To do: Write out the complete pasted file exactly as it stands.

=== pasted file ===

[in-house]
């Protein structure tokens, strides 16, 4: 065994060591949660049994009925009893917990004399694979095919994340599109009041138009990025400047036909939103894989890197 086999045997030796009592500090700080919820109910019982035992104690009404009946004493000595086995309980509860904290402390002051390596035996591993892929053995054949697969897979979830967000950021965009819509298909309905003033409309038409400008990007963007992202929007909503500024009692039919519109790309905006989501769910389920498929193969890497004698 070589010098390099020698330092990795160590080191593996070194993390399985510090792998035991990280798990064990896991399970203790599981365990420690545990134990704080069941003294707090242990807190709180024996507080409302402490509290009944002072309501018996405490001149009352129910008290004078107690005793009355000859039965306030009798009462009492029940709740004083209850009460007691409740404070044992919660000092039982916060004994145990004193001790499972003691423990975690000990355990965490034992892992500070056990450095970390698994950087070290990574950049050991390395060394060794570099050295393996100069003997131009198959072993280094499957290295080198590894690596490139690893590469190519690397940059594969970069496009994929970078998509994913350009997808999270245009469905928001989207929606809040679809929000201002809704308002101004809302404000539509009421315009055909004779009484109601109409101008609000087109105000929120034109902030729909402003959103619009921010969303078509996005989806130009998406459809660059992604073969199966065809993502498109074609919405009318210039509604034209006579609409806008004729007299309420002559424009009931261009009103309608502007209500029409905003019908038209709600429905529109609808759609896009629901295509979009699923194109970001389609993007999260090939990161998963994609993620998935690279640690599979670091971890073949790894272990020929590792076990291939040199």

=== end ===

[in-house]
């Protein structure tokens, strides 16, 4: 065994060591949660049994009925009893917990004399694979095919994340599109009041138009990025400047036909939103894989890197 086999045997030796009592500090700080919820109910019982035992104690009404009946004493000595086995309980509860904290402390002051390596035996591993892929053995054949697969897979979830967000950021965009819509298909309905003033409309038409400008990007963007992202929007909503500024009692039919519109790309905006989501769910389920498929193969890497004698 070589010098390099020698330092990795160590080191593996070194993390399985510090792998035991990280798990064990896991399970203790599981365990420690545990134990704080069941003294707090242990807190709180024996507080409302402490509290009944002072309501018996405490001149009352129910008290004078107690005793009355000859039965306030009798009462009492029940709740004083209850009460007691409740404070044992919660000092039982916060004994145990004193001790499972003691423990975690000990355990965490034992892992500070056990450095970390698994950087070290990574950049050991390395060394060794570099050295393996100069003997131009198959072993280094499957290295080198590894690596490139690893590469190519690397940059594969970069496009994929970078998509994913350009997808999270245009469905928001989207929606809040679809929000201002809704308002101004809302404000539509009421315009055909004779009484109601109409101008609000087109105000929120034109902030729909402003959103619009921010969303078509996005989806130009998406459809660059992604073969199966065809993502498109074609919405009318210039509604034209006579609409806008004729007299309420002559424009009931261009009103309608502007209500029409905003019908038209709600429905529109609808759609896009629901295509979009699923194109970001389609993007999260090939990161998963994609993620998935690279640690599979670091971890073949790894272990020929590792076990291939040199």